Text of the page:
Up yours, Woodworth, La.!

An appeals court has upheld $30,000 in punitive damages against the small CenLa town stemming from one of the most egregious traffic stops ever.

Mayor David Butler

The Third Circuit Court of Appeal has upheld a $30,000 award to a woman who was pulled over for no reason by a Woodworth, La., police officer, given several unwarranted citations totalling more than $1,000 and eventually arrested in front of her minor children and jailed for more than two weeks in connection with the case. It’s one of the most infuriating, disturbing examples of small-town malfeasance we’ve ever read, and will surely bring Ferguson, Mo., to mind for a lot of reasons. (We don’t know the race of the parties involved but would wager the motorist is black and the officer is white.)

Long story short: Patricia Parker was headed to work at dawn in January 2009 when for no reason she was pulled over by Officer David Godwin of the Woodworth PD. Godwin later admitted Parker obeyed the law and he just pulled her over to “see what was going on.” But Godwin still asked to see the usual — license, registration and proof of insurance — all of which Parker provided. But due to a state snafu, her license came back as suspended, although she had the paperwork to prove it wasn’t. But, she ended up with a handful of tickets and her truck impounded and towed. The total charges were more than $1,000, and Parker got no satisfaction when she tried to resolve the matter with the town magistrate, David Butler, who not coincidentally happens to be the eight-term mayor of Woodworth. No, seriously.

Parker ended up spending 25 days in jail on charges related to the tickets and charges. She filed suit. A lower court awarded her $30,000 in damages. The town appealed. The Third Circuit upheld the award and remanded the case back to the lower court to set the amount of court costs the town will also be on the hook for.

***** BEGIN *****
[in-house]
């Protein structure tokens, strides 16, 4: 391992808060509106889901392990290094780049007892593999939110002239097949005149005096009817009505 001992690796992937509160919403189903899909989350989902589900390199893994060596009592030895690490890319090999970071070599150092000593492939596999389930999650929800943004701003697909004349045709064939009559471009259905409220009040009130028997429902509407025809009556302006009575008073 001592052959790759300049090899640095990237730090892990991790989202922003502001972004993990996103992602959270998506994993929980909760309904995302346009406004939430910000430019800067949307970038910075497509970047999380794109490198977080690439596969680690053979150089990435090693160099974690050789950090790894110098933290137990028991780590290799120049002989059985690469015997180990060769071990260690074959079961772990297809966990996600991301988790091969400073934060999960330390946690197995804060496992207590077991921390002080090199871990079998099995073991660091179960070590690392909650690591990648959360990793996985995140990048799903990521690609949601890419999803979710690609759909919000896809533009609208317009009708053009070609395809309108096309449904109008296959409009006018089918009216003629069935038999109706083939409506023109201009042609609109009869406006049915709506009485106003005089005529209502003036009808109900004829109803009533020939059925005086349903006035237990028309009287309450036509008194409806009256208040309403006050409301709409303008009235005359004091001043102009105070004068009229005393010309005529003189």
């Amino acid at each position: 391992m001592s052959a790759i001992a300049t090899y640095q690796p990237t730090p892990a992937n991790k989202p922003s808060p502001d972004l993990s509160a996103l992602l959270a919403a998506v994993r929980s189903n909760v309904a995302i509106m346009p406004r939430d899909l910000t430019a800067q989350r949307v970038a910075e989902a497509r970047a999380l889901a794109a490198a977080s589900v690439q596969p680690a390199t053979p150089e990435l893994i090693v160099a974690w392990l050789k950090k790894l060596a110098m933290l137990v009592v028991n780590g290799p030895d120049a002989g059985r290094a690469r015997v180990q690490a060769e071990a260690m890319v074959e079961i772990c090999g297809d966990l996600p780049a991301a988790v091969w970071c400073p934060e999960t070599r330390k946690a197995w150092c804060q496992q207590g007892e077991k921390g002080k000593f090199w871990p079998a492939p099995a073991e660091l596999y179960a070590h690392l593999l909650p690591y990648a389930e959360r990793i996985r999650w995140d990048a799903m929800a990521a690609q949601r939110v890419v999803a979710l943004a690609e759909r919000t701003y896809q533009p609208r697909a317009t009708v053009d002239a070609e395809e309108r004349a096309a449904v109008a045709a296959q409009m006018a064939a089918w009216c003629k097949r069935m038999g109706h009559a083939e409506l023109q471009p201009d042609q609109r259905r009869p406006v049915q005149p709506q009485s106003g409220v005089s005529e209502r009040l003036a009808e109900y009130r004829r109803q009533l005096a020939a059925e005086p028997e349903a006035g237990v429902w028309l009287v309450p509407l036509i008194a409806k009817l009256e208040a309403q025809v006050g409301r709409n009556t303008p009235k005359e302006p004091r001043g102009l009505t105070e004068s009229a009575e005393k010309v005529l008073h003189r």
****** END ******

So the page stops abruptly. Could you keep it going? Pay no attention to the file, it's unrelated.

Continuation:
The three-judge panel was not impressed by the town’s appeal, writing:

We have chronicled above the nightmare Parker must have experienced as she struggled to stop her unlawful detention and ultimate incarceration. The mental anguish she must have endured while incarcerated for 25 days and nights cannot be explained away or left uncompensated. Additionally, Parker left her unemployment ... because she lived in fear that any time she passed through the Town of Woodworth on her way to work she would again be subjected to the same kind of unlawful treatment she endured in this case which might also lead to her unlawful imprisonment again. It is difficult to calculate a just amount of damages which would fully compensate a victim such as Parker for the losses and indignities she suffered in this case. Just her unlawful imprisonment for 25 days renders the small sum awarded Parker anything but excessive.

Read the entire 3rd Circuit opinion here. But be warned: It will elevate your blood pressure.